These experiences are very confusing and the cause of many uncomfortable social encounters. Deconstructing people’s word choice, and asking them to explain why they chose one word over another, is often perceived as questioning someone instead of trying to learn about them. Defensive and hostile reactions are common, especially if I’m ‘into’ someone I’m not friends with and have no desire to be friends with. Even if we are friends, these feelings are complicated because the other person might not experience what I do, don’t know they experience it, it might not be the primary form of attraction they experience, or just not experience it for me.

Understanding this experience is important for me because I think it is my primary form of attraction. Not knowing its boundaries, what I want them to look like, and how to best construct them, motivates me to classify what I experience as intellectual attraction so that I might better wrap my head around it.

Before I know if I have intellectual attraction though, I want to figure out, what does the term mean for other people, or, how is it being operationalized?

My working and purposely vague definition of intellectual attraction is: a person being intellectually attracted to someone else.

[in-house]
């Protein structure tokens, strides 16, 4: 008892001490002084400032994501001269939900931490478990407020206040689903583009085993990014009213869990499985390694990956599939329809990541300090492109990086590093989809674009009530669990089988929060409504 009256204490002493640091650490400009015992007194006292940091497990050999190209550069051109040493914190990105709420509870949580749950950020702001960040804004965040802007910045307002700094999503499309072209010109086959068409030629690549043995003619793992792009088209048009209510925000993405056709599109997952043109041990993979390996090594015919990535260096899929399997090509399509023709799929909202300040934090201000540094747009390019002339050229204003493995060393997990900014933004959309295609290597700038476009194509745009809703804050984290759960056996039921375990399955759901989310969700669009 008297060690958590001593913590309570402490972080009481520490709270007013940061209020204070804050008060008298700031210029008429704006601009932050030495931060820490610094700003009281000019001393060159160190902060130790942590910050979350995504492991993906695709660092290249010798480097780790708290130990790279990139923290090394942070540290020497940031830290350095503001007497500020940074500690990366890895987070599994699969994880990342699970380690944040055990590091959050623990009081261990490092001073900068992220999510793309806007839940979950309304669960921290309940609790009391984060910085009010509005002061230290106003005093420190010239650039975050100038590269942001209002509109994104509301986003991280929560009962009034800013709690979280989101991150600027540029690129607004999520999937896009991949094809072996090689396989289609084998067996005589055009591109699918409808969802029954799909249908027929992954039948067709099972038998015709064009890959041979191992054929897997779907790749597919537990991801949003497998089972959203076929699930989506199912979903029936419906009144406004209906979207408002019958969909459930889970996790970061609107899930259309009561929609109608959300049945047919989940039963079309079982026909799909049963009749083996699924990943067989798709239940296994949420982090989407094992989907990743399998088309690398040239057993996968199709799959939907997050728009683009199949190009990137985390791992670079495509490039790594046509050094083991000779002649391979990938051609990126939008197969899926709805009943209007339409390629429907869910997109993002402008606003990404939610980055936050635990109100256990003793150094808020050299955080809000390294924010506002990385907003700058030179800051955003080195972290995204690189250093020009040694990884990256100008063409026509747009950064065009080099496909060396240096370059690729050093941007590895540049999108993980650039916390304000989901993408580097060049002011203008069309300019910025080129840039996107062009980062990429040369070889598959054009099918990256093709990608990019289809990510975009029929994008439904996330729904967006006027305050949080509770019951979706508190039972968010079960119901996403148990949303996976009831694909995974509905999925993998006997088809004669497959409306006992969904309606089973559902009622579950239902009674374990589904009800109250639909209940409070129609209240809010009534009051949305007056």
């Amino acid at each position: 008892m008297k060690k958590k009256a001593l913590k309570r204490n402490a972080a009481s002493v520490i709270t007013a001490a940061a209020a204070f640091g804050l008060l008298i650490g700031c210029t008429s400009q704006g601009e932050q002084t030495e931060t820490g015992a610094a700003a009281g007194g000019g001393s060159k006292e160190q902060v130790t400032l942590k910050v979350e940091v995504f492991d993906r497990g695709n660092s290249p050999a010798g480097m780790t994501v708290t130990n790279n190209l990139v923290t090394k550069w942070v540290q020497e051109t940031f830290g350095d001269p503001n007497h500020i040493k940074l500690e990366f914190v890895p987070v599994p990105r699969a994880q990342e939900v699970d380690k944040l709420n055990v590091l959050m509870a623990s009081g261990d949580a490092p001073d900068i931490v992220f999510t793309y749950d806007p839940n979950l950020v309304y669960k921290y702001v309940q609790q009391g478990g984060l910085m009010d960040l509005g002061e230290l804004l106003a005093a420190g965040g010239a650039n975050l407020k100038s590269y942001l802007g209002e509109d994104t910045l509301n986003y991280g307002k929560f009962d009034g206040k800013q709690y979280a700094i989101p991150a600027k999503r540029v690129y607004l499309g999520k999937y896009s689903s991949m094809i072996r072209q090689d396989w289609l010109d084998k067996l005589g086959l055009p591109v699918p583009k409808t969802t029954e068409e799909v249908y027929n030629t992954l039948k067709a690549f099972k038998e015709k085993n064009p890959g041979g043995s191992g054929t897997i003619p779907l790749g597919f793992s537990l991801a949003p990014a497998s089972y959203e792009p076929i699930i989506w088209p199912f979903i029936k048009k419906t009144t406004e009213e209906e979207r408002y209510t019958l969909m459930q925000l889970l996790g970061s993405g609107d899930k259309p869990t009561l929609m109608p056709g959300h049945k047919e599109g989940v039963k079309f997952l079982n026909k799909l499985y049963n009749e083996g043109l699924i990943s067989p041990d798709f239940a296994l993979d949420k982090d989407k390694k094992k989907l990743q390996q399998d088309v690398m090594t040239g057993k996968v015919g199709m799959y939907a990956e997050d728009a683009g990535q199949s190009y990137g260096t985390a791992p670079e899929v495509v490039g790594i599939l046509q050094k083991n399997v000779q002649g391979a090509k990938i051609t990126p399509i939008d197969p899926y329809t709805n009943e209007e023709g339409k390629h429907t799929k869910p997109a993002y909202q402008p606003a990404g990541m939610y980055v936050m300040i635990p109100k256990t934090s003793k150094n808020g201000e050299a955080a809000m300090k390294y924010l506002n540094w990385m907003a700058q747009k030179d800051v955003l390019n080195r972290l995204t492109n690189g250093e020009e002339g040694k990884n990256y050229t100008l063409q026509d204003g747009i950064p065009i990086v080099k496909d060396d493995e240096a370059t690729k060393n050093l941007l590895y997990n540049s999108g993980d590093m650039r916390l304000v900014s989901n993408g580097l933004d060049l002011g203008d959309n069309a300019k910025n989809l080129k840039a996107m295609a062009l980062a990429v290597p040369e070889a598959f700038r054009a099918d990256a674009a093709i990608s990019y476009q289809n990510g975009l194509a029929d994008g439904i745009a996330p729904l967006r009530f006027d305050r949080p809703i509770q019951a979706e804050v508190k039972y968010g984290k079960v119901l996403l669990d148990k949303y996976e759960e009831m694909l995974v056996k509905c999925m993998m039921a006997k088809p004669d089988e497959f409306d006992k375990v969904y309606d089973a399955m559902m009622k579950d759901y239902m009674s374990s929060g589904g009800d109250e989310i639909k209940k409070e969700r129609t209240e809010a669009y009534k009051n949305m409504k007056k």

The terms sapioromantic and sapiosexual are often connected to intellectual attraction. My working definitions for these terms, respectively, are being romantically attracted to someone because you are intellectually attracted to them and being sexually attracted to someone because you are intellectually attracted to them. In other words, intellectual attraction leads to ‘something else,’ but this is not always the case. More on this later.

You might have realized that I have not defined intellectual, attraction, or told you what happens after a person is intellectually attracted to someone else. In my early research I quickly realized intellectual attraction is a vast topic that includes many opinions on what these terms mean, how they do (or do not) intersect, and how we should use them. I will cover these details over a series of blog posts on intellectual attraction (you can find the working table of contents at the bottom of this post).

The rest of this post will focus on, how are we going to think about intellectual attraction? What framework will we view it through? Or, if intellectual attraction is a picture, what’s the frame we’re putting around it, and what are the tools we’re using to decide which frame fits?

In “Producing Facts: Empirical Asexuality and the Scientific Study of Facts” Ela Pryzybylo applies Jeffery Weeks’ work on cartography to asexuality. Pryzybylo’s scepticism regarding uncovering the ‘truth’ about asexuality is relevant to how we will try to uncover the ‘truth’ about intellectual attraction (or not). Pryzybylo writes: